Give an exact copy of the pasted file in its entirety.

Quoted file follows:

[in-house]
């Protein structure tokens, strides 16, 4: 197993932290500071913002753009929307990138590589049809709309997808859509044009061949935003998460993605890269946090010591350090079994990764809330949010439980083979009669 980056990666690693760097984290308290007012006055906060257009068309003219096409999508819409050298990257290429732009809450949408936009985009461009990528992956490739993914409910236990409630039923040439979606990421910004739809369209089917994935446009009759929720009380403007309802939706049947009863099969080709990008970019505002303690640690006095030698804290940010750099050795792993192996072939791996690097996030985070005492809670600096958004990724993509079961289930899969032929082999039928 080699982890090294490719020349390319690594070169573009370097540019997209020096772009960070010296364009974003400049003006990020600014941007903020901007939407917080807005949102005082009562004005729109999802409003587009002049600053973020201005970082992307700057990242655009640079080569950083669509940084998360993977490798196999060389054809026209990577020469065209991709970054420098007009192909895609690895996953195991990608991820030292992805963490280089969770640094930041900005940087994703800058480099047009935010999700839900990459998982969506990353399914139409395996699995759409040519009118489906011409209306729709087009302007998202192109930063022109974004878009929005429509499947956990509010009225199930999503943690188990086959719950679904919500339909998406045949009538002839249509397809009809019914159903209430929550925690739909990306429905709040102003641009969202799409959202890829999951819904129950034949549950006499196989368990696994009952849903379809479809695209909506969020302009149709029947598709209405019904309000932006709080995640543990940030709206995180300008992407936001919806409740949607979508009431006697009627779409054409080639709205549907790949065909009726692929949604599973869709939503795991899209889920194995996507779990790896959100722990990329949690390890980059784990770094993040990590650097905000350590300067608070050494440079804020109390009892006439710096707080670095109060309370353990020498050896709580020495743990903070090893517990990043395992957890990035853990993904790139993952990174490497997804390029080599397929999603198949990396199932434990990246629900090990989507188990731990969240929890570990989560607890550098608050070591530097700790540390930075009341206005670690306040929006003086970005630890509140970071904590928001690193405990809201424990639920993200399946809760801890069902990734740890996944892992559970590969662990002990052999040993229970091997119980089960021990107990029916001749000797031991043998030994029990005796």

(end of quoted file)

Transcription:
[in-house]
């Protein structure tokens, strides 16, 4: 197993932290500071913002753009929307990138590589049809709309997808859509044009061949935003998460993605890269946090010591350090079994990764809330949010439980083979009669 980056990666690693760097984290308290007012006055906060257009068309003219096409999508819409050298990257290429732009809450949408936009985009461009990528992956490739993914409910236990409630039923040439979606990421910004739809369209089917994935446009009759929720009380403007309802939706049947009863099969080709990008970019505002303690640690006095030698804290940010750099050795792993192996072939791996690097996030985070005492809670600096958004990724993509079961289930899969032929082999039928 080699982890090294490719020349390319690594070169573009370097540019997209020096772009960070010296364009974003400049003006990020600014941007903020901007939407917080807005949102005082009562004005729109999802409003587009002049600053973020201005970082992307700057990242655009640079080569950083669509940084998360993977490798196999060389054809026209990577020469065209991709970054420098007009192909895609690895996953195991990608991820030292992805963490280089969770640094930041900005940087994703800058480099047009935010999700839900990459998982969506990353399914139409395996699995759409040519009118489906011409209306729709087009302007998202192109930063022109974004878009929005429509499947956990509010009225199930999503943690188990086959719950679904919500339909998406045949009538002839249509397809009809019914159903209430929550925690739909990306429905709040102003641009969202799409959202890829999951819904129950034949549950006499196989368990696994009952849903379809479809695209909506969020302009149709029947598709209405019904309000932006709080995640543990940030709206995180300008992407936001919806409740949607979508009431006697009627779409054409080639709205549907790949065909009726692929949604599973869709939503795991899209889920194995996507779990790896959100722990990329949690390890980059784990770094993040990590650097905000350590300067608070050494440079804020109390009892006439710096707080670095109060309370353990020498050896709580020495743990903070090893517990990043395992957890990035853990993904790139993952990174490497997804390029080599397929999603198949990396199932434990990246629900090990989507188990731990969240929890570990989560607890550098608050070591530097700790540390930075009341206005670690306040929006003086970005630890509140970071904590928001690193405990809201424990639920993200399946809760801890069902990734740890996944892992559970590969662990002990052999040993229970091997119980089960021990107990029916001749000797031991043998030994029990005796």